Weekend in Panama – A Day in San Blas Paradise
On my second day in Panama City, I wake up at 4:30 am, fill up my water, fry an egg, and cut up a fruit. I reluctantly swallow my breakfast, then stagger down the stairs of my hostel in the twilight hours to catch a jeep to the coast. I am not a morning person, but travel brings a completely different set of standards. Still, the struggle comes with early mornings.
I had spent hours researching how to spend a weekend in Panama City, and narrowed my 3 days down to roaming around the city, visiting a friend doing research in the canal, and today’s activity: visiting the paradise that is San Blas on a day tour.
After countless hours of research I had narrowed it down to one tour company that fit within my budget and included transportation and lunch. The tour company I used was Cacique Cruises. While it may seem pricey to a shoestring budget traveler, I promise you it is worth it. I skimped on everything else I did on this trip, just to afford this splurge.
After 4 excruciating hours of rough terrain and nauseating driving, we arrive at a dock and pile into a boat. I have ridden in buses falling apart down winding rocky roads for hours, but this is the first time I have ever felt car sick.
I would actually consider flying to the Caribbean coast should we ever travel to these islands again from Panama City. Regardless of the journey there, words can literally not describe what I saw that day, so I’ll share a few pictures instead.
You absolutely must go see for yourself. San Blas is a paradise, more than 365 islands of pristine beauty, gorgeous clear and bright blue water, bright white sand dotted with tropical trees, and the kindest people who make the most delicious food. As a very broke intern, I could only afford to spend the day there, but its beauty still haunts me in my travel dreams and I long to return.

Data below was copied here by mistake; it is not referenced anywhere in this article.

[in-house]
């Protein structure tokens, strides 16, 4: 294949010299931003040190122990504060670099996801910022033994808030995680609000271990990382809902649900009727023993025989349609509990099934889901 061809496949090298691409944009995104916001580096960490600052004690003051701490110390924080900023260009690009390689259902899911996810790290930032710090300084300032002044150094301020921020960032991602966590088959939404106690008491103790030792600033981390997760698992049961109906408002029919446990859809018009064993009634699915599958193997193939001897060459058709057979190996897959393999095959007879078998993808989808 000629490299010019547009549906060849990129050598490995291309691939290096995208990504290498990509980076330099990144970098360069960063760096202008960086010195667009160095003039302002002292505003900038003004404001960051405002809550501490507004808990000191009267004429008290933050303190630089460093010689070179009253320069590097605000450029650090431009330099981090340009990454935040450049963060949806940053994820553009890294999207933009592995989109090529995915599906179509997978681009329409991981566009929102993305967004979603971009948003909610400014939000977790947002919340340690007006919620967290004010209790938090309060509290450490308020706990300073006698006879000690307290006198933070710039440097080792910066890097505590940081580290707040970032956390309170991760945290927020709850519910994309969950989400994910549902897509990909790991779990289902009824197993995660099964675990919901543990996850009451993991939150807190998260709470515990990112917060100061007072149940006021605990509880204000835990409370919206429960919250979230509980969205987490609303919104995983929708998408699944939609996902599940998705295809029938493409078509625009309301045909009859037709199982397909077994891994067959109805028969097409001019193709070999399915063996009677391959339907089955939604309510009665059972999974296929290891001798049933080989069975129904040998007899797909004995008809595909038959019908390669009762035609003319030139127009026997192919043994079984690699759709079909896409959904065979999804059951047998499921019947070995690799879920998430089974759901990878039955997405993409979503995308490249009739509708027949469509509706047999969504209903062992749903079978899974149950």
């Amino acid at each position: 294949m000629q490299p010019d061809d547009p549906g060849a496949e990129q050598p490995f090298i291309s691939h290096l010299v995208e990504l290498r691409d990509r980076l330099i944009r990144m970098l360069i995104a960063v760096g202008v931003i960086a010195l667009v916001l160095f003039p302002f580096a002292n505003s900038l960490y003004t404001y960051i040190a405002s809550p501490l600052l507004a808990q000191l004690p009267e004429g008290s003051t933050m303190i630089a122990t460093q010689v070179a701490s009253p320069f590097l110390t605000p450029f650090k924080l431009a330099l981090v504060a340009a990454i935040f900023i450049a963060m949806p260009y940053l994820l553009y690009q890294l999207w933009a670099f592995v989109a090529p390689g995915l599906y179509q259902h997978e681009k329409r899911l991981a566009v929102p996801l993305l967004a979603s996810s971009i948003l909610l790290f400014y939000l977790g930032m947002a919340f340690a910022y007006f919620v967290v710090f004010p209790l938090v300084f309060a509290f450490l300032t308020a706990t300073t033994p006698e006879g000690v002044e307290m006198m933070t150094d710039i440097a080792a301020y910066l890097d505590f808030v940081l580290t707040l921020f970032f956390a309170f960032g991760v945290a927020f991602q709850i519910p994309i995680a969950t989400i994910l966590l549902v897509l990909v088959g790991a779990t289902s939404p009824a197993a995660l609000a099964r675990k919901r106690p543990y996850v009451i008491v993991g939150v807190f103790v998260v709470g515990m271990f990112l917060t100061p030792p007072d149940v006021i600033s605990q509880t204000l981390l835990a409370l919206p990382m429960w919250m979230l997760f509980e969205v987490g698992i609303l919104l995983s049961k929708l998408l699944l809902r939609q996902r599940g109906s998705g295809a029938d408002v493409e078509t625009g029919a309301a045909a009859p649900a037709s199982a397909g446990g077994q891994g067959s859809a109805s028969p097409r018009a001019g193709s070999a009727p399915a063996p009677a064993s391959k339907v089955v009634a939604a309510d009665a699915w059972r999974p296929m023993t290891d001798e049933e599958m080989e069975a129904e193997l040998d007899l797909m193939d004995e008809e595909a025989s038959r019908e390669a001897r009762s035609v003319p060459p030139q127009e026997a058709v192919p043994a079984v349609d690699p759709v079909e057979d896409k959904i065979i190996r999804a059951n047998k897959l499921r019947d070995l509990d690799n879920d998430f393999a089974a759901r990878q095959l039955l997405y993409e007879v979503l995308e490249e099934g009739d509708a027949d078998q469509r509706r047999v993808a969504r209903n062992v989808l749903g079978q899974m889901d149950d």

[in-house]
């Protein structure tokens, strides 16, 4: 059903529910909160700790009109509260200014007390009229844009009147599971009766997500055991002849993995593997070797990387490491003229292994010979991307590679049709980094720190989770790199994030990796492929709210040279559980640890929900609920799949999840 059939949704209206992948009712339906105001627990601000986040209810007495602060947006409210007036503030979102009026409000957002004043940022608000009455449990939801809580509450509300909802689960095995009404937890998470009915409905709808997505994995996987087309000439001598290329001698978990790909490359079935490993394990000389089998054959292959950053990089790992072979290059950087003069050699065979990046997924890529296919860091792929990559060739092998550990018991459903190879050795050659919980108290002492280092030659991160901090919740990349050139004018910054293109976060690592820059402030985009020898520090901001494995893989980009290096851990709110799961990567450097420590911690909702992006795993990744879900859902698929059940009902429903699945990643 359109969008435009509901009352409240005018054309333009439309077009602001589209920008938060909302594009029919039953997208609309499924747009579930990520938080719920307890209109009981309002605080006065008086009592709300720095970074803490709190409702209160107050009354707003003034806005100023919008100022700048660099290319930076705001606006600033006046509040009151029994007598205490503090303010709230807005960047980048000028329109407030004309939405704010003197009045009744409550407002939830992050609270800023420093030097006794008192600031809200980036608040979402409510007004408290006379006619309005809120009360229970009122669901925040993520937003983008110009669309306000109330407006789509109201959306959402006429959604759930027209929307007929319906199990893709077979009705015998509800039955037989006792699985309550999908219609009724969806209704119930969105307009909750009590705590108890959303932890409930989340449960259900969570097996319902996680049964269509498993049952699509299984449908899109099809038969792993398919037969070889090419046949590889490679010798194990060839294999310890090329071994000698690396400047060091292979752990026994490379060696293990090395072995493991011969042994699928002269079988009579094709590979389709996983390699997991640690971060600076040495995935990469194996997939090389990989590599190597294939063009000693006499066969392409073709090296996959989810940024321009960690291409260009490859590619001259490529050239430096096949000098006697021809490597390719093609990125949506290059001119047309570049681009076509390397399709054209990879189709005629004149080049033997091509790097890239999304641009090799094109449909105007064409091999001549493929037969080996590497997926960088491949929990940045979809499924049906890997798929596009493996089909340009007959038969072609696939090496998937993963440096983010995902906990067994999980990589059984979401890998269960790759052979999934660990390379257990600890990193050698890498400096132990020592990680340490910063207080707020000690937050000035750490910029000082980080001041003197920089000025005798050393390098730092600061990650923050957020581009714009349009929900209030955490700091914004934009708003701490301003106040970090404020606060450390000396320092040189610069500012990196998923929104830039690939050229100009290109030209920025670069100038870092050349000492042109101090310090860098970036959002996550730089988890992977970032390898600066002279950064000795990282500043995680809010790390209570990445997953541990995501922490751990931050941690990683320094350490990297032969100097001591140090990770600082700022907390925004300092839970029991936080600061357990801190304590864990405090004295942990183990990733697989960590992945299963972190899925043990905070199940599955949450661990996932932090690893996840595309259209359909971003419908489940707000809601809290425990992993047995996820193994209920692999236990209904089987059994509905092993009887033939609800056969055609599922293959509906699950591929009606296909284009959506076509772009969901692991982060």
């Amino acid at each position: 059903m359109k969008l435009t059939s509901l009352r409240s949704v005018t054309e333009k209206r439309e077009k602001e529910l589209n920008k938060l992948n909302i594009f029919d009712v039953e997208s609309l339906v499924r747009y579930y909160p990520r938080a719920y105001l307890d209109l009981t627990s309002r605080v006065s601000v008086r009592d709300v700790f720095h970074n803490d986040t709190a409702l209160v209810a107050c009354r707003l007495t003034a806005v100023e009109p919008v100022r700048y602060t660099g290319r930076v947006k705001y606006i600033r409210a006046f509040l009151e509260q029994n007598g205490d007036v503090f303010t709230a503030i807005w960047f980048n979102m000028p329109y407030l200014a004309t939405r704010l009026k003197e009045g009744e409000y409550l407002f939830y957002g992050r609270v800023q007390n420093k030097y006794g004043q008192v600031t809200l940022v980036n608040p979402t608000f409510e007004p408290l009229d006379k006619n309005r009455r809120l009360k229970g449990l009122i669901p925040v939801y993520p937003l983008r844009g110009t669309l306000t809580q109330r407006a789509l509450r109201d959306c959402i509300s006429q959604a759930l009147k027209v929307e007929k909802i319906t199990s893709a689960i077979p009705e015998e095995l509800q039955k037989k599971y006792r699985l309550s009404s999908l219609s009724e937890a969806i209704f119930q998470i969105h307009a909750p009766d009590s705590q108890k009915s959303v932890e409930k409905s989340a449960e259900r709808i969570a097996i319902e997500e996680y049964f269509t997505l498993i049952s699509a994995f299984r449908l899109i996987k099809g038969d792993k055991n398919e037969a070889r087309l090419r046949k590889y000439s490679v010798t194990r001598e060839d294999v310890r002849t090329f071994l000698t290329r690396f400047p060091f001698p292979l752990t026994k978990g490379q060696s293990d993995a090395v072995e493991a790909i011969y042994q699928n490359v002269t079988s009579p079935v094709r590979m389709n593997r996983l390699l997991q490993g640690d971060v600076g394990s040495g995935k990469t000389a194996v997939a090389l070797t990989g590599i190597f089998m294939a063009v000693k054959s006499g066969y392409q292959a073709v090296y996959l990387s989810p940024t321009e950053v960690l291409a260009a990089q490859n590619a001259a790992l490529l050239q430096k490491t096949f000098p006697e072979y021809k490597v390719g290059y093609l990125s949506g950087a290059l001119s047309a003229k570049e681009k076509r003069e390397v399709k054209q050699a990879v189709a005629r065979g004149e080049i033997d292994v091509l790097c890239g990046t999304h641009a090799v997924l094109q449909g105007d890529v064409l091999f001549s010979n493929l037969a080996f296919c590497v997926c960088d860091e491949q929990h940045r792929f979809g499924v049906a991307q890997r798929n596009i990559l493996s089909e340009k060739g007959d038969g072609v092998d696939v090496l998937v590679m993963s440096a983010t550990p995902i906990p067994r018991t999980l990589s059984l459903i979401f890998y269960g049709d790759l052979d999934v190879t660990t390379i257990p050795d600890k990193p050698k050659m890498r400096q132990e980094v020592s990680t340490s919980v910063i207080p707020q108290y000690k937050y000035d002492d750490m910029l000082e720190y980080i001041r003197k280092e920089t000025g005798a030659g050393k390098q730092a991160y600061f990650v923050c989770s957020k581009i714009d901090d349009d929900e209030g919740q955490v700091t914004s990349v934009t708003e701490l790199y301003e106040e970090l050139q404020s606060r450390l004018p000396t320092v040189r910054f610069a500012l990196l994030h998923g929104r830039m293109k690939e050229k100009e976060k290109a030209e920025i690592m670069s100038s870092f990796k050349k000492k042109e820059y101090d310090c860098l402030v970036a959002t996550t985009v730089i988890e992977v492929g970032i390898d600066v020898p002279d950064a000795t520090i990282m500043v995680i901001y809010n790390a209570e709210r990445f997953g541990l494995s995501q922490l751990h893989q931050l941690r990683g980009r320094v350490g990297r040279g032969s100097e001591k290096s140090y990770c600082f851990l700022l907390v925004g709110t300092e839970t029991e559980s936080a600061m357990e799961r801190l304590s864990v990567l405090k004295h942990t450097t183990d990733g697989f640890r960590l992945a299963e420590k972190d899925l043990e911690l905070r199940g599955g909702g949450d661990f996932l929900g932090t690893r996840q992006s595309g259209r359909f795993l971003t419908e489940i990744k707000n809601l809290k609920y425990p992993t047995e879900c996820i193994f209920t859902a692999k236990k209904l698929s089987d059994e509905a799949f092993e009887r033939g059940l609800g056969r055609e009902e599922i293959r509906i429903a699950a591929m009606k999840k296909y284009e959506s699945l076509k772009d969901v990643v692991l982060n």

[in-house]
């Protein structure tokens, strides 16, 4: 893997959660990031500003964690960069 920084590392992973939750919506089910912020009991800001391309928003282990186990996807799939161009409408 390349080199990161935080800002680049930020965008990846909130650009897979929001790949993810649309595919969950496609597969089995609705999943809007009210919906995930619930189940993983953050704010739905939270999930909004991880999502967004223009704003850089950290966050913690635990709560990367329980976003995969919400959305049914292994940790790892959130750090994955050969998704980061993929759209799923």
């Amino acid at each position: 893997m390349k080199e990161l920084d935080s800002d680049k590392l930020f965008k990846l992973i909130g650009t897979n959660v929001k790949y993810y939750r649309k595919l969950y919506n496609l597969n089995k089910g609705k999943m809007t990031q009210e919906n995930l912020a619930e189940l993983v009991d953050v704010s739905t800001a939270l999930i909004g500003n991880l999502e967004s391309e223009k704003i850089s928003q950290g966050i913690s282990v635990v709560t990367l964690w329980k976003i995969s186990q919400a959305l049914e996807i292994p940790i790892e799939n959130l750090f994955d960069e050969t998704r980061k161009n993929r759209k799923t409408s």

San Blas is known formally in the local language as Guna Yala; it was actually changed to this by the Panamanian government in 2011, finally recognizing the request of the Kuna people.
The archipelago and Caribbean coast is home to the Kuna people and still under native control as an indigenous province.
There is an additional passport check at the border of the Guna Yala territory on your way to the coast plus an additional fee of around $20, and passing through this checkpoint was the first time I had seen indigenous sovereignty in this way.
Most packages to visit the San Blas Islands will include round trip transportation to and from your hotel in Panama City.
You will take a 4×4 vehicle two hours to the coast, then take a boat to your island or the first stop on your island tour. You can, however arrange your own transportation and even fly in to the islands.
The main airport is in Porvenir, though there are a few others around the islands as well.
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